And when we say this, we reject unequivocally the notion that by closing the gap we are somehow giving a special advantage to our First Australians. Right now, our First Australians do not start a equally in life - we are just redressing an imbalance.
And I say to those who complain about policies which want to close the gap: why are you so scared by providing an equal go to people who do not have an equal go to start with.
So we will recognise above all else, that these solutions and policies have to be authored and owned by First Nations’ people themselves.
We must, and we will, focus on local empowerment, on the principle of community control.
The Reconciliation Action Plan that we launch this morning is about what we can do to continue to improve our culture and our structures as the party for the advancement for First Nations’ people.
This plan is not a nod to good intentions, it is not a tick-box exercise. It is a set of overdue concrete steps and clear goals.
We want to see:
- More First Nations’ people as members of our party
- More First Nations’ people as members of a parliament and as senators.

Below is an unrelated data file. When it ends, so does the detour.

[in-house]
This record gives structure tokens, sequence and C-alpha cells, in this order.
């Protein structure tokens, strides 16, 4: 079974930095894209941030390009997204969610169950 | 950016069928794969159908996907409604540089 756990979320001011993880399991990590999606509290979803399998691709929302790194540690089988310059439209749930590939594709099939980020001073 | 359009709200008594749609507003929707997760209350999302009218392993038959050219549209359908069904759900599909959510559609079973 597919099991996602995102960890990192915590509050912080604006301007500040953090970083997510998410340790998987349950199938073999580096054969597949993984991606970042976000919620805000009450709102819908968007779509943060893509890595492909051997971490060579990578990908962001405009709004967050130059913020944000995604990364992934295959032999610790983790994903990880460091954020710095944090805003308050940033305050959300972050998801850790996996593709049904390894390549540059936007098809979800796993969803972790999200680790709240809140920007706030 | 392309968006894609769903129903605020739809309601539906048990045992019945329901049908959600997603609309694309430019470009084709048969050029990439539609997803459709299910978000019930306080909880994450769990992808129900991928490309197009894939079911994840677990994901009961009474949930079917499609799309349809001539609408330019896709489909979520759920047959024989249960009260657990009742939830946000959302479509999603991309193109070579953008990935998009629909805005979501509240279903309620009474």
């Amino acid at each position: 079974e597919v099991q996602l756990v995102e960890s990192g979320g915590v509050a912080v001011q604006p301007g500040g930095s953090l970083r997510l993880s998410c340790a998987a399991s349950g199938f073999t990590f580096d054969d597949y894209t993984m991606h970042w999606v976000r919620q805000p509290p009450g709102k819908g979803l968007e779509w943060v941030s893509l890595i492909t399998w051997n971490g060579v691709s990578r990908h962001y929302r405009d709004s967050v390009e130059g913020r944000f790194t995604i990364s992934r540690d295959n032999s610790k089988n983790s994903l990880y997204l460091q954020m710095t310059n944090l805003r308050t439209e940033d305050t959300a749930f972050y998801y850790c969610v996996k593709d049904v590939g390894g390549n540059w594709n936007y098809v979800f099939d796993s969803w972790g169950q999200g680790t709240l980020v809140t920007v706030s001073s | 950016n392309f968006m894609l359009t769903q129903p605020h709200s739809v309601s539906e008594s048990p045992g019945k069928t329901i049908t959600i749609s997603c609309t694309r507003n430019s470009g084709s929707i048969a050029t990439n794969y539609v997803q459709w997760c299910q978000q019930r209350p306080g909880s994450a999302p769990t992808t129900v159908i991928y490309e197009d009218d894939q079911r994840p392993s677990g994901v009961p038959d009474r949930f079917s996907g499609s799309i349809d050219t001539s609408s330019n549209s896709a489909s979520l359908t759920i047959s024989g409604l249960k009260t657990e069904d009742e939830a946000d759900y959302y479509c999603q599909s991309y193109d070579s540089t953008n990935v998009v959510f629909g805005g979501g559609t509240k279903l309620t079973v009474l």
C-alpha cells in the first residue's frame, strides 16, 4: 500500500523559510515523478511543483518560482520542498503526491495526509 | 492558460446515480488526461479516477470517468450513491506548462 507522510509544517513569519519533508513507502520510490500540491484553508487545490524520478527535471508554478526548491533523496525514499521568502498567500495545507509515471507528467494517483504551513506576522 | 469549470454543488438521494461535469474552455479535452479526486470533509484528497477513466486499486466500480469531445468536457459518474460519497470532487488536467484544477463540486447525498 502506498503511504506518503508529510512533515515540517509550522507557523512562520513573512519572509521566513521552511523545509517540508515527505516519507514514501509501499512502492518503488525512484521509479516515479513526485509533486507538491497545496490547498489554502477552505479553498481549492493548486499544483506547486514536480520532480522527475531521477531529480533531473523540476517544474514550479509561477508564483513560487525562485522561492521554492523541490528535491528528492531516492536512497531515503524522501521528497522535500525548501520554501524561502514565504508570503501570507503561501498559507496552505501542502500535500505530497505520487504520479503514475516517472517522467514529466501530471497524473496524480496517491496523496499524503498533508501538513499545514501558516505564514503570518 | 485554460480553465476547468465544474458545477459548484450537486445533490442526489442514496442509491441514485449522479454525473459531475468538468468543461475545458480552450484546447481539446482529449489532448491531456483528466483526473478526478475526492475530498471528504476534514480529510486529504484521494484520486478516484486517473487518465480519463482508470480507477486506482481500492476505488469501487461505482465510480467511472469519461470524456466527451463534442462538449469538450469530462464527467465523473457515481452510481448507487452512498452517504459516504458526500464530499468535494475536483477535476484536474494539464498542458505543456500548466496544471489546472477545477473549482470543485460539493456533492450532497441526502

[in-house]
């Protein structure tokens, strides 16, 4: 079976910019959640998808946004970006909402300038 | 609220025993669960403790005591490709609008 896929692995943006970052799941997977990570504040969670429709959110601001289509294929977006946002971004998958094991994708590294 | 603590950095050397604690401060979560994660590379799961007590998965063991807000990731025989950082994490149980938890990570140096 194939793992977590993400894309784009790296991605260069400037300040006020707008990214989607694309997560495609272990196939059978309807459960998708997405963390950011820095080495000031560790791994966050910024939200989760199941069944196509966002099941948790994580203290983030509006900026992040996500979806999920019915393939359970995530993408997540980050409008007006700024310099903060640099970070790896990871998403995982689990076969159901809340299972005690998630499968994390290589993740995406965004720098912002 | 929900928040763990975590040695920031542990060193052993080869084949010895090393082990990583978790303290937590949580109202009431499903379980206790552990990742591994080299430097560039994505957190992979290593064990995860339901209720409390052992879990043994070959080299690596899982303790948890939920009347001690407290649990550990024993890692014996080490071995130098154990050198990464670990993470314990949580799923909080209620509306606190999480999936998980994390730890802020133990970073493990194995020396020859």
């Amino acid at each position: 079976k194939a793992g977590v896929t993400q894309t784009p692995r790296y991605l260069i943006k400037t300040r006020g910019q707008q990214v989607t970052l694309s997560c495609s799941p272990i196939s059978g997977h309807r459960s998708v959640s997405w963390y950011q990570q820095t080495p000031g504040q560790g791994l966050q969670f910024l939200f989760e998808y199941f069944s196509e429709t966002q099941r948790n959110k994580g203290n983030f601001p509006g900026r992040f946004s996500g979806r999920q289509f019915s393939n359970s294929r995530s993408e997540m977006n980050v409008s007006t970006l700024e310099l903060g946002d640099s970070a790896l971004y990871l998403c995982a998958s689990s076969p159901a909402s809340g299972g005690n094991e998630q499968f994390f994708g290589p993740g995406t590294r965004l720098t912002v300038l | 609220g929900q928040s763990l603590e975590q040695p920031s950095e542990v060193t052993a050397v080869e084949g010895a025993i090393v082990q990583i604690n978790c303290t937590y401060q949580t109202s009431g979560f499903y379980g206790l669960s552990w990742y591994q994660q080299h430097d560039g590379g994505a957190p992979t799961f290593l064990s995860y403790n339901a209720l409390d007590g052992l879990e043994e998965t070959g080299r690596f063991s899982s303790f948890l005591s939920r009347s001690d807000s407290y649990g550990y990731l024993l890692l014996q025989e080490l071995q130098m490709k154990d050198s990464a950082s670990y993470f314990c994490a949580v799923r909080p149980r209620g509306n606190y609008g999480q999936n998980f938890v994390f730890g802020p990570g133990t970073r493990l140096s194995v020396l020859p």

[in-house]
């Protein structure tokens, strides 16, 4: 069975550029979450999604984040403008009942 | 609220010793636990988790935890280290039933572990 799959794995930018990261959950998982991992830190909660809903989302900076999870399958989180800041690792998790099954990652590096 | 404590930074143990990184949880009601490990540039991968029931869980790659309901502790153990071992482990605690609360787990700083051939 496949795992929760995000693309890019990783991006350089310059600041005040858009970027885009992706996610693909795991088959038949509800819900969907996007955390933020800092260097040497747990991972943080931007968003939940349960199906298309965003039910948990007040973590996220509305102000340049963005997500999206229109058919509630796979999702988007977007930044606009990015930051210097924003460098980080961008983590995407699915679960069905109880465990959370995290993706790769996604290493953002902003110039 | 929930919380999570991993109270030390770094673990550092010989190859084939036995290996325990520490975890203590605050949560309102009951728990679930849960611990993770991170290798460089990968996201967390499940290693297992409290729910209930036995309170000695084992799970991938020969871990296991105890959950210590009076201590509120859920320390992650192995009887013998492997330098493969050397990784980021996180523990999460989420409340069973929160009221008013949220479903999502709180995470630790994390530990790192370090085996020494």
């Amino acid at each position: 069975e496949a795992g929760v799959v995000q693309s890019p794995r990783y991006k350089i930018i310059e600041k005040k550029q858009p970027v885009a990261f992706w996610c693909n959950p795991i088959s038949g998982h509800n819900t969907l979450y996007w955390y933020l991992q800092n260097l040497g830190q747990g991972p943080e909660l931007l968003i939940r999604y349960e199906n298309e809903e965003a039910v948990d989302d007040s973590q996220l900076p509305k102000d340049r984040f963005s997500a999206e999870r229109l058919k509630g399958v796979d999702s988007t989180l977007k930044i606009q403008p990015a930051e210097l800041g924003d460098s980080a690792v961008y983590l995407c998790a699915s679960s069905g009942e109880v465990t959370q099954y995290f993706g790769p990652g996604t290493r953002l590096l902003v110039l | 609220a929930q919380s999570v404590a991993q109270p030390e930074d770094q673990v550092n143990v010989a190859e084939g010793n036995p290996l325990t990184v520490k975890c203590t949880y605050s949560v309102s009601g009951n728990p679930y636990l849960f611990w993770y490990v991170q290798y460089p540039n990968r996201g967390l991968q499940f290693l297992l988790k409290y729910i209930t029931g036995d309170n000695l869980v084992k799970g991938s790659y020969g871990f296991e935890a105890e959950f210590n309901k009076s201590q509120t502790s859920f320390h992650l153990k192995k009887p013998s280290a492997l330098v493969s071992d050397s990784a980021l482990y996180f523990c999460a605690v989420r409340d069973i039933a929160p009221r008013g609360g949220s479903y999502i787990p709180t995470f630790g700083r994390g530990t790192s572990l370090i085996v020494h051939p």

- And more First Nations’ people enrolled to vote, to make sure that their policy priorities are national political issues.
We want to deliver and make Labor the party of choice for the First Australians but we need to earn that right.
So, delegates, for me - and I'm sure for all of us here - the First Nations’ members of our parliament and our party are simply an inspiration.
I acknowledge also the Reconciliation Working Group, the support and leadership of the National Executive, Karren Mundine and Reconciliation Australia who have worked to put this document together.
And finally, I'd also like to give a shout-out to the artist, Elizabeth Close sitting up in front of us. We sometimes get a lot of speakers up the front but not a lot of artists…of sorts.
So, we all have a part to play, from members of parliament, to branch members, to union delegates and to volunteers.
Reconciliation is Australia's unfinished business.
And, delegates, it is Everyone's Business.
I commend this marvellous plan to the Conference.
Thank you very much